The spirit in which Lowell approached his entrance into practical life was expressed in his Valedictory Oration on ‘The Reverence due from Old Men to Young’; a subject peculiarly illustrative of his earnestness and originality, and not likely to appear unmeaning to the reader of this book.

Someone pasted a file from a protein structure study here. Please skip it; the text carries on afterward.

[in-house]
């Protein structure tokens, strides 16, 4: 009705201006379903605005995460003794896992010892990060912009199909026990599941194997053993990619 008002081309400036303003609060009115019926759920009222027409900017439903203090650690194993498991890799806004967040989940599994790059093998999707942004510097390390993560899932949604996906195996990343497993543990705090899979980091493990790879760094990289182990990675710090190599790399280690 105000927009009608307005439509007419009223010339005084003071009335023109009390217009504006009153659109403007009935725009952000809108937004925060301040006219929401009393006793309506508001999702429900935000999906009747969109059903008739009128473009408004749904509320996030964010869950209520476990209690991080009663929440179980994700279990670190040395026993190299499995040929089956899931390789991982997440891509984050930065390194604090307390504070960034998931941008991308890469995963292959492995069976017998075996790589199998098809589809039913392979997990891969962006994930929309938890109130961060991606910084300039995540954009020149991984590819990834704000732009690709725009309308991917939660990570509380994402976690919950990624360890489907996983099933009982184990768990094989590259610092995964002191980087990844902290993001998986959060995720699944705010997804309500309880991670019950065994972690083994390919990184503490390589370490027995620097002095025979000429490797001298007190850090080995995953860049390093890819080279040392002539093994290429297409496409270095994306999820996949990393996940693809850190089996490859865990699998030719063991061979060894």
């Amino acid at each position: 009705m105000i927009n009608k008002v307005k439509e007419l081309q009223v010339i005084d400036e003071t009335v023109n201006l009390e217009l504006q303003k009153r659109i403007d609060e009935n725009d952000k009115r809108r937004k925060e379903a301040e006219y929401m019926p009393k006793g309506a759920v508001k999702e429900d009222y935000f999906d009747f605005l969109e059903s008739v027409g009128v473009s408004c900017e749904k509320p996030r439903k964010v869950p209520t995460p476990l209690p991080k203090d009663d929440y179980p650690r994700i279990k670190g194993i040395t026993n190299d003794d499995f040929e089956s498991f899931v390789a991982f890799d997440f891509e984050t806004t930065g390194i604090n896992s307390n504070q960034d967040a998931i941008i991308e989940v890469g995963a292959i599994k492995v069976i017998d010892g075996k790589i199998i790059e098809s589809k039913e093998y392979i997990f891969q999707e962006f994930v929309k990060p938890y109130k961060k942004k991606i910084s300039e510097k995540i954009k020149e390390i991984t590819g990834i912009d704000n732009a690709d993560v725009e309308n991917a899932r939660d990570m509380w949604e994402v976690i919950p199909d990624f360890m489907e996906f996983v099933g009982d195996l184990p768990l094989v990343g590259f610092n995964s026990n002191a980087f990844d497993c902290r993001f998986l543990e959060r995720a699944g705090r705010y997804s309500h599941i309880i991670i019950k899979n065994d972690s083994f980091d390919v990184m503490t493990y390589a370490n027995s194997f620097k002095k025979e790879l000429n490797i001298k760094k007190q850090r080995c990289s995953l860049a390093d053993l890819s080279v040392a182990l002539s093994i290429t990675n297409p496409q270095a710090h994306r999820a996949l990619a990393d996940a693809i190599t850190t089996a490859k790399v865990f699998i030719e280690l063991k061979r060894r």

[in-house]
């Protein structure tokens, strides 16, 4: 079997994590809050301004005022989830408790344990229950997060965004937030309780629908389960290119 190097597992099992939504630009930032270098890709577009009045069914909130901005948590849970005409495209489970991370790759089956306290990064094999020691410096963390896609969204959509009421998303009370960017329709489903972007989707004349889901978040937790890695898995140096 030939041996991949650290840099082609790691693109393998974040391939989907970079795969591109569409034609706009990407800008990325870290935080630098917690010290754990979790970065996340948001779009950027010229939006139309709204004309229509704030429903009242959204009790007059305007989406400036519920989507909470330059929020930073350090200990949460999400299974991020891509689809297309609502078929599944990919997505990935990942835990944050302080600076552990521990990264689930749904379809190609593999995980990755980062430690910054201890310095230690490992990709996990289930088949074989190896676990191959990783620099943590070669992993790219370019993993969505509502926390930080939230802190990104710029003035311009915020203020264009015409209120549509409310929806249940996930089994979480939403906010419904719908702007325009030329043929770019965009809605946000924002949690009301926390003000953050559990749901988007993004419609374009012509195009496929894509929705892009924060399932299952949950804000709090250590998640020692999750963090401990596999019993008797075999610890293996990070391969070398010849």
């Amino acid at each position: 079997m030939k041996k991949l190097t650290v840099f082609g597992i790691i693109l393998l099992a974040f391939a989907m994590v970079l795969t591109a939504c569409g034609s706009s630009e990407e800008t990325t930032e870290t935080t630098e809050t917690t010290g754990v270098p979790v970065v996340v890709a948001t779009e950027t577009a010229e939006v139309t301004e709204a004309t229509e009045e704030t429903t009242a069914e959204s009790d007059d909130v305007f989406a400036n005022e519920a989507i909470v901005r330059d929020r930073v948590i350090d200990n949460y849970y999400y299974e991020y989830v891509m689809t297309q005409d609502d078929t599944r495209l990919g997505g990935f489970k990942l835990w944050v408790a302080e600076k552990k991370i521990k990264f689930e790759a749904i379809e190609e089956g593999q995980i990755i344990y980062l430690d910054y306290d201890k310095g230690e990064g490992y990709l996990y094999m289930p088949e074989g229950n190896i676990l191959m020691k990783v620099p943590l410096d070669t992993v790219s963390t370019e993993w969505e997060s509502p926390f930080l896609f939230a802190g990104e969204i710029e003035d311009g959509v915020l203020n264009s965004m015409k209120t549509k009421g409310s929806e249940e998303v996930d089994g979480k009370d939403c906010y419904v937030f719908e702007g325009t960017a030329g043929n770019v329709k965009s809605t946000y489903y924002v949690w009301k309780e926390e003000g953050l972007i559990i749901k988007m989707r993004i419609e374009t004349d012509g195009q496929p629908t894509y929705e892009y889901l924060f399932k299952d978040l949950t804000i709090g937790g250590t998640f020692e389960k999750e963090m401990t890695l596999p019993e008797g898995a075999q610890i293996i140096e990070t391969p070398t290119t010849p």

When a young man is burning to do the world great service, it is a falsehood to tell him that faithful labor is the best gift the world expects from him. If young men bring mankind nothing but their strength and their spirit, the world may well spare them; but they do bring it something better,—they bring it a gift which they alone can bestow; they bring it their fresher and purer ideals. . . . . It is not true that good comes often of evil; good comes only of good, and of evil comes only evil. . . . . Each generation stands in a new position, it gets new views of past faults and failures, with new glimpses of future possibilities. . . . . This is not all, however. While mankind is constantly rising to higher ideals, there is always danger that the man may sink to lower ones. Labor has been blessed as the Lethe of the past and the present; it may well be cursed as the Lethe of the highest future. . . . . Therefore the old men, the men of the last generation, can not teach us of the present what should be, for that we know as well as they, or better; they should not teach us what can be, for the world always advances by impossibilities achieved; and if life has taught them what can not be, such knowledge in the world's march is only impedimenta; in short, though men are never too old to learn, they are often too young to be taught. If beauty, then, which has been called the promise of function, causes youth to be loved, the function, which already brings the world its life and its growth, should cause it to be reverenced. A nation that feels this reverence has its golden age before it; it cannot be wholly undone by unprincipled governments or evil institutions. Where this is not felt, though the course may seem rapid and prosperous, a swift undercurrent is sweeping it surely to destruction. . . . . Mere action is no proof of progress; we make it our boast how much we do, and thus grow blind to what we do. Action here is the Minotaur which claims and devours our youths. Athens bewailed the seven who yearly left her shore; with us scarce seven remain, and we urge the victims to their fate. Apollonius of Tyana tells us in his Travels that he saw “a youth, one of the blackest of the Indians, who had between his ”